Harvest picnic a celebration of area’s history

Prairie Village resident Steve Snitz dips his 6-year-old granddaughter Lela Pereira as the two dance during the Harvest Home Picnic and Music Festival on Saturday at Clinton Lake.

Henry Gottsfield, 5, of Lawrence, concentrates on keeping his spoon steady as he takes part in an egg-and-spoon race during the picnic Saturday.

In 1873, Clinton-area residents held a picnic — the Sigel Harvest Home Picnic — to give thanks for the summer’s produce.

Nearly 140 years later, about 75 of their ancestors and other community members gathered to continue the tribute at the Harvest Home Picnic and Music Festival on Saturday evening at Clinton Lake.

“It’s just a great community thing for everyone to get together,” said event organizer Martha Parker. “It was a dry year, but we are still thankful.”

Holding with tradition, most brought homemade dishes for a potluck dinner. In the background, local musicians played music while children participated in a cake walk. Awards were given for categories such as oldest woman, redheaded-est girl and oldest Jayhawk, which John Studdard, 81, of Lawrence won.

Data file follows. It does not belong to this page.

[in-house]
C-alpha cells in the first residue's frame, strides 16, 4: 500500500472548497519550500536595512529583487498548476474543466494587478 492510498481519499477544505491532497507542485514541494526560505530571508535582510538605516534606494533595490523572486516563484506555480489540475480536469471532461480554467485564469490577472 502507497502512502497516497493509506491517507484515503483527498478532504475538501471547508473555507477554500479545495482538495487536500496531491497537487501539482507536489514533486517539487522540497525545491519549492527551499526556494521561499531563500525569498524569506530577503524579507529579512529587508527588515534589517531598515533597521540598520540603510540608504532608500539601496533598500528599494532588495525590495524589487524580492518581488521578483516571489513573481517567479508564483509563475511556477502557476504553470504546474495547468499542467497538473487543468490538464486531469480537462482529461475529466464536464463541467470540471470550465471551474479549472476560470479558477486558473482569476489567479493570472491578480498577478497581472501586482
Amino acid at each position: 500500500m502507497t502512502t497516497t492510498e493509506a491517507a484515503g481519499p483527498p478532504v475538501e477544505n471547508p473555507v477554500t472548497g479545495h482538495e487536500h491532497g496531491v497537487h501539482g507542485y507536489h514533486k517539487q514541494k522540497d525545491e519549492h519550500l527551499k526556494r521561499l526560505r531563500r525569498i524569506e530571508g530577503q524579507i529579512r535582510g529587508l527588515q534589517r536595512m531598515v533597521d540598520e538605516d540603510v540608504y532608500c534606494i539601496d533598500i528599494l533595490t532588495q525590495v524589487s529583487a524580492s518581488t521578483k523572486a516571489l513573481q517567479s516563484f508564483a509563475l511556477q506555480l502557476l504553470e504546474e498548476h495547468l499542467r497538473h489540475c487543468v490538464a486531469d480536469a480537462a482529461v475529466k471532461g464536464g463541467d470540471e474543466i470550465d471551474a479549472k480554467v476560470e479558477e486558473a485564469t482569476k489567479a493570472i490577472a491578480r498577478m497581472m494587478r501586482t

“It was just too beautiful a day to spend indoors,” he said. Studdard said he was out to experience the local food and the history of the area. “It’s interesting what people had to do to live out here.”

The history of such people is preserved in the Wakarusa River Valley Heritage Museum, for which the event, in part, raises money.

The museum preserves memorabilia from the farms that existed where Clinton Lake is now, as well as historical artifacts concerning the Underground Railroad and the Bleeding Kansas period.

“One of the cool things looking ahead is this museum’s going to double in size,” said Fred Conboy, president of Destination Management Inc., which oversees the Lawrence Convention and Visitors Bureau and Freedom’s Frontier National Heritage Area. “It will have a genealogy research center. Our hope is, all it takes is one spark and all of a sudden you want to learn more.”

Groundbreaking for the addition is set for Saturday.

Conboy was quick to add that the expansion or picnic would not have happened without the hard work of Parker.

“What you see today is a testament to Martha’s passion to preserve history and build community,” he said.

This was the first Harvest Home Picnic in 35 years.

“We just decided it was time to bring the Home Harvest Picnic back,” Parker said. “I’m hoping to have this again next year.”